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Please begin with an informative title:

It's tempting to celebrate the news that Dinesh D'Souza has been forced to resign his position as president of King's College in New York.

After all, D'Souza was the author of the maliciously inaccurate book about higher education, Illiberal Education (see my book The Myth of Political Correctness for an analysis of his many errors). And D'Souza recently got rich with the implausible“documentary” 2016 attacking Barack Obama using a third-rate conspiracy theory about anti-colonialism. And D'Souza has no qualifications for an academic job, let alone his reportedly million-dollar salary as president of a college.

Moreover, D'Souza's downfall comes as a result of the usual conservative hypocrisy, apparently having an affair with a much younger right-wing female blogger, who has written incoherently about “the feminists/liberals who intended to destroy and transform that sacred cornerstone of American society—the traditional family.”  

But as much as I hate D'Souza, I cannot agree with the idea that anyone at a university should be fired for engaging in alleged adultery.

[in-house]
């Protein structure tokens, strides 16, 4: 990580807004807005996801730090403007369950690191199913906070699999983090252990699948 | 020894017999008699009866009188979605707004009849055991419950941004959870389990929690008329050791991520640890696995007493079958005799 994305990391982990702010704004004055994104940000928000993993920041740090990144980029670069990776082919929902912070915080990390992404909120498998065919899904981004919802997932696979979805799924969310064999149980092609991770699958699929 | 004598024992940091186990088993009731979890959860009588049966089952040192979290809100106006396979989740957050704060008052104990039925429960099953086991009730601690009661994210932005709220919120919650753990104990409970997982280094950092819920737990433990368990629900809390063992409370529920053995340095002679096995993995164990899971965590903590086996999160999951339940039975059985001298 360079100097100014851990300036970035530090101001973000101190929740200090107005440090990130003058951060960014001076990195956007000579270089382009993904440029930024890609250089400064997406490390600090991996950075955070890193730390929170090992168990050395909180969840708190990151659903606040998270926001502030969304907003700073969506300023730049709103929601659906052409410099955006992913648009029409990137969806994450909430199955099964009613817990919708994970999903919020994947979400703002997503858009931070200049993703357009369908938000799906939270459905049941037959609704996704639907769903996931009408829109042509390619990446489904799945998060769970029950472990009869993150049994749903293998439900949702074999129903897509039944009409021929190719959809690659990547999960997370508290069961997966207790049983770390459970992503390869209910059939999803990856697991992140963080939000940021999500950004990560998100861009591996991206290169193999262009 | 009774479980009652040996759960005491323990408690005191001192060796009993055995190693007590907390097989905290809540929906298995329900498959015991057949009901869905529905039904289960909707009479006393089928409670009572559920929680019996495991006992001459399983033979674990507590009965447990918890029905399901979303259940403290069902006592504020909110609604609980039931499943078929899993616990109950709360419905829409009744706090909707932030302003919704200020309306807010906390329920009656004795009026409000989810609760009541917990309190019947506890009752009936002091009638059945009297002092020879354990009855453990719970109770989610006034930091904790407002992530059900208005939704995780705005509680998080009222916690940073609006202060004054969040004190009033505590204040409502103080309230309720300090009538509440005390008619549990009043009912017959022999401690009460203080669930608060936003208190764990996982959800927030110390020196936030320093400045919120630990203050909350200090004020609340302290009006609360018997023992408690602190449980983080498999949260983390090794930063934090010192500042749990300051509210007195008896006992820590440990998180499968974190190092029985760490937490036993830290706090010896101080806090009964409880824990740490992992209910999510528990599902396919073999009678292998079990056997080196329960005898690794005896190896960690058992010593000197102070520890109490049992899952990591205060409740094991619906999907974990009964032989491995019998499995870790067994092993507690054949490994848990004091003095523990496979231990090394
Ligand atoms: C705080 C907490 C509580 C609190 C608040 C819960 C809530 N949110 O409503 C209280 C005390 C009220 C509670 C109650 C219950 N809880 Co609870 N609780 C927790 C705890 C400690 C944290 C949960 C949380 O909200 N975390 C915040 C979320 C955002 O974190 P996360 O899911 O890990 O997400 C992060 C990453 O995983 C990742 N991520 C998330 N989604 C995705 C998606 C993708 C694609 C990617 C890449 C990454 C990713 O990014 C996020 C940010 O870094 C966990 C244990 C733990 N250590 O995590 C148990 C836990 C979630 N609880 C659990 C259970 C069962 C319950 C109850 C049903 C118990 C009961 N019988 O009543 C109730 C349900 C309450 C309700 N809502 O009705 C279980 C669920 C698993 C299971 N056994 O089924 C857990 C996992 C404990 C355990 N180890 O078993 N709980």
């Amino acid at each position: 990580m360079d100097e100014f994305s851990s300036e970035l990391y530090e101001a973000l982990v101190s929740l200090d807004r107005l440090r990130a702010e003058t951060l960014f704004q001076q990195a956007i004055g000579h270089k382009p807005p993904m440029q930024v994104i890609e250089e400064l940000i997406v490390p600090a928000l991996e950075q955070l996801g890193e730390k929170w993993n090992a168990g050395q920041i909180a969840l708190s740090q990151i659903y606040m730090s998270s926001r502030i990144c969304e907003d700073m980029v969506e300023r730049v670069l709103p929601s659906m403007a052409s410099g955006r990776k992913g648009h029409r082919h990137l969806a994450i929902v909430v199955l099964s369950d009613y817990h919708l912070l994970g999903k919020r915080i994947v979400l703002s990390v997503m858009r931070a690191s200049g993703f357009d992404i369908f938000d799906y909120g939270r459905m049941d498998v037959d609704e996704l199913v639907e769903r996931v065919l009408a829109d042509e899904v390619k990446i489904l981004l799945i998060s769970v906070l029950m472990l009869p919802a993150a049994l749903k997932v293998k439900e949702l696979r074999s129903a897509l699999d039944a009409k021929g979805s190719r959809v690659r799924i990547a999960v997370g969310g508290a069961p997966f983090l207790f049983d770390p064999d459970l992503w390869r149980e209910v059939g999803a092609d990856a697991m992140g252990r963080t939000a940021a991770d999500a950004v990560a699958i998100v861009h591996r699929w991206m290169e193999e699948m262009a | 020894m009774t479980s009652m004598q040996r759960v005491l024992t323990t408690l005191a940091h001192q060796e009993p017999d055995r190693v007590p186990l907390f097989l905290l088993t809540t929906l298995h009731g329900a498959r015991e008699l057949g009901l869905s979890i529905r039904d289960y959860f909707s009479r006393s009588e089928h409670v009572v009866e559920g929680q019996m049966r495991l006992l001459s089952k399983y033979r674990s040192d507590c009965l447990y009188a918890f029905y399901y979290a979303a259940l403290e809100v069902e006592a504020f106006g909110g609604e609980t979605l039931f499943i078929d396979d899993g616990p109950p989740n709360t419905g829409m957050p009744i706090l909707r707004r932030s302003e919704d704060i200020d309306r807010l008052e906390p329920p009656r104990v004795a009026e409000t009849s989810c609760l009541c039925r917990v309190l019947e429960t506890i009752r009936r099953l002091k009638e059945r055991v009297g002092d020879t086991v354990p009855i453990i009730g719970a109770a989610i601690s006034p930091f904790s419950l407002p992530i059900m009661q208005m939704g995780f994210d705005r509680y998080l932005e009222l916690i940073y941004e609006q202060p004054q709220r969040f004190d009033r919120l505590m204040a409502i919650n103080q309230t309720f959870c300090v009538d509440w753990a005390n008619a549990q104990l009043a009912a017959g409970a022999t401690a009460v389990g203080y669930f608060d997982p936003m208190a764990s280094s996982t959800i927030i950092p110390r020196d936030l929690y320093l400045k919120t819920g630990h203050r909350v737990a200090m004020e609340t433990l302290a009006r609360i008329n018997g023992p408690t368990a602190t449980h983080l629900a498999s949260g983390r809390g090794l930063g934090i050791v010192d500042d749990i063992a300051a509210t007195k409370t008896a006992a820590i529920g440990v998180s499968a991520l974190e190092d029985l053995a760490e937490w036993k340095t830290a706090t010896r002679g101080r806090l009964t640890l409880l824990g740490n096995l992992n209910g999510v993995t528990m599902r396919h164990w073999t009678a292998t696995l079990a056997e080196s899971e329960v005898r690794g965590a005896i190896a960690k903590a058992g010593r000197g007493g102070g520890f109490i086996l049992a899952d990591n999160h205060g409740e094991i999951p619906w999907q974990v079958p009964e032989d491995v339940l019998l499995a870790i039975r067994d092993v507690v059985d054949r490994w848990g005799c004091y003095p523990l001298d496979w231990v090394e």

King's College does have an extremely repressive speech code (pdf) that include this bizarre rule: “The King’s College promotes a lifestyle consistent with biblical teaching: sexual intercourse is a gift from God to be enjoyed within a married, monogamous, heterosexual relationship. With the exception of married students, sexual intercourse is not allowed on The King’s College campus or student housing....”

It's hard to believe that D'Souza meets this standard, but the fault lies with this repressive code, not D'Souza. No college should regulate the consensual sexual activity of its students or staff. D'Souza only got his job because of the right-wing politics of King's College and its failure to uphold high intellectual standards. But he should not be fired because of the failure of King's College to embrace the fundamental standards of academic freedom and the liberty of students and staff to choose how to live their lives.

Crossposted at Academe Blog.


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